Kwan Finds Tradition and Trasfiguration in Chinatown
No major city is without a Chinatown, each with its own cast of colorful characters, their shops stocked with traditional oriental goods, all hocked through old school methods where nearly everything is negotiable. But as times change and the original immigrant populations die out and are replaced by youth uninterested in their parents’ time-honored means of living, many of these communities are in a state of rapid transformation. Nearly a decade after Julia Kwan’s debut, Eve and the Fire Horse, took home the Special Jury Prize from Sundance, the director has taken to the streets of her hometown’s own Chinatown in Vancouver. As it turns out, the situation there is no different, its lingering shops hang in the balance as elders reach their 80s and 90s, young entrepreneurs reinvent recently closed up storefronts, big business outsiders reap the benefits of cheap real estate and others seek to turn the community into a literal museum as if Chinatown were already dead and gone. Taking her film’s title, Everything Will Be, from a massive neon sign that glows incently, almost threatening the long vested traditional community, “EVERYTHING IS GOING TO BE ALRIGHT”, Kwan questions back – for who?
Artfully constructed around observational conversations with a rotating cast of locals that include an ancient curbside newspaper saleswoman, a neighborhood security guard who seems to know everyone in town, an Italian shopkeeper whose worked in the same shop for 70 years, a tattoo covered artist whose rented a storefront he’s opened to the public for a single year, an art mogul who intends to monumentalize every bit of the community he can acquire and several other wonderful characters that pop in and reappear throughout the film. Between the old timers’ nostalgic necessity for abiding routine and the hip young intruders who hold a deep respect for the culture yet understand its need to flex with the future to survive, Kwan continuously finds visual rhymes to riff on and thematically juxtapose.
Patrick McLaughlin’s stunningly composed cinematography complements the bittersweet, yet ultimately melancholic sentiment his director has evoked in their subjects. The elderly shopkeepers’ daily routines, the same ones they’ve moved through for decades, are documented with subtly repetitious plotting that looks more fiction than non, yet the authenticity of their habitual customs shimmer with personality, but when asked what will happen to the single remaining Italian business in the area after the aged owner has passed, he responds bluntly with an evident undertone of disappointment about his offspring’s disinterest, “I won’t have to make the decision of what to do. Let the other one worry. It’s only dollars.”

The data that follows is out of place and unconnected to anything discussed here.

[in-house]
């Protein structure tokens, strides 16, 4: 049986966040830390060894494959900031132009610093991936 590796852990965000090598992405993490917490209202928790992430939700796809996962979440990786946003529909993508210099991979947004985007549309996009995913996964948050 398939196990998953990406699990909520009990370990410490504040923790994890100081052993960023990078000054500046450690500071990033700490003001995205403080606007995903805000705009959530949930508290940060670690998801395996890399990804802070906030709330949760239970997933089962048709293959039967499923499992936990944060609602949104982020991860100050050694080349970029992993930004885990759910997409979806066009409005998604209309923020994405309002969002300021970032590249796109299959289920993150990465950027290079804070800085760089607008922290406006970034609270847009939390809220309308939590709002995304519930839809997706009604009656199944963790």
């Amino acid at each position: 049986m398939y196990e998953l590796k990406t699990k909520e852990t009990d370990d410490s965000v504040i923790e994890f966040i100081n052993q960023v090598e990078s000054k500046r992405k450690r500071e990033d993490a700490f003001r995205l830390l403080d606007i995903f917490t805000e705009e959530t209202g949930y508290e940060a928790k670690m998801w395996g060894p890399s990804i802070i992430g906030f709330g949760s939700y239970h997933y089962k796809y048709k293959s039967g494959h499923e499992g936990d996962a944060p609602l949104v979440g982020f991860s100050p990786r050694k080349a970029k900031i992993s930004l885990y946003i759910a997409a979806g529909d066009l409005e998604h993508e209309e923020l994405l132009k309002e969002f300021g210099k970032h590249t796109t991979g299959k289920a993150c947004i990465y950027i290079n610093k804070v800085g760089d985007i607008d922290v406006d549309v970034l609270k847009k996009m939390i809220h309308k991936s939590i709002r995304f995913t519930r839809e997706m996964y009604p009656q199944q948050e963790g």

Unlike the rich art dealer whose nostalgia for the bustling Chinatown streets of the 70s and 80s sees him trying to embalm the buildings rather than reverentially repurpose them, Kwan’s film poetically weaves about the neighborhood with an embedded, wholly respectful eye. Her film is, at its heart, about the importance of community and the human interactions inherent in this culturally based neighborhood. She’s clearly developed relationships with each of these people and shown them the respect they deserve. In turn, they’ve opened up, given her the truths within their wistful, hopeful, nostalgic and ultimately tragic version of Vancouver’s modern Chinatown. Everything Will Be, beautiful as it is in its portraiture of transition, offers no solution to this perplexing riddle of time’s necessity to move forward, leaving everything else to adapt to its erratic ebb and flow. And what’s worse, it seems there soon won’t be a shop where one might find an ancient herbal concoction capable of curing change.
Reviewed on April 25th at the 2014 Hot Docs Film Festival – Canadian Spectrum Program – 86 mins.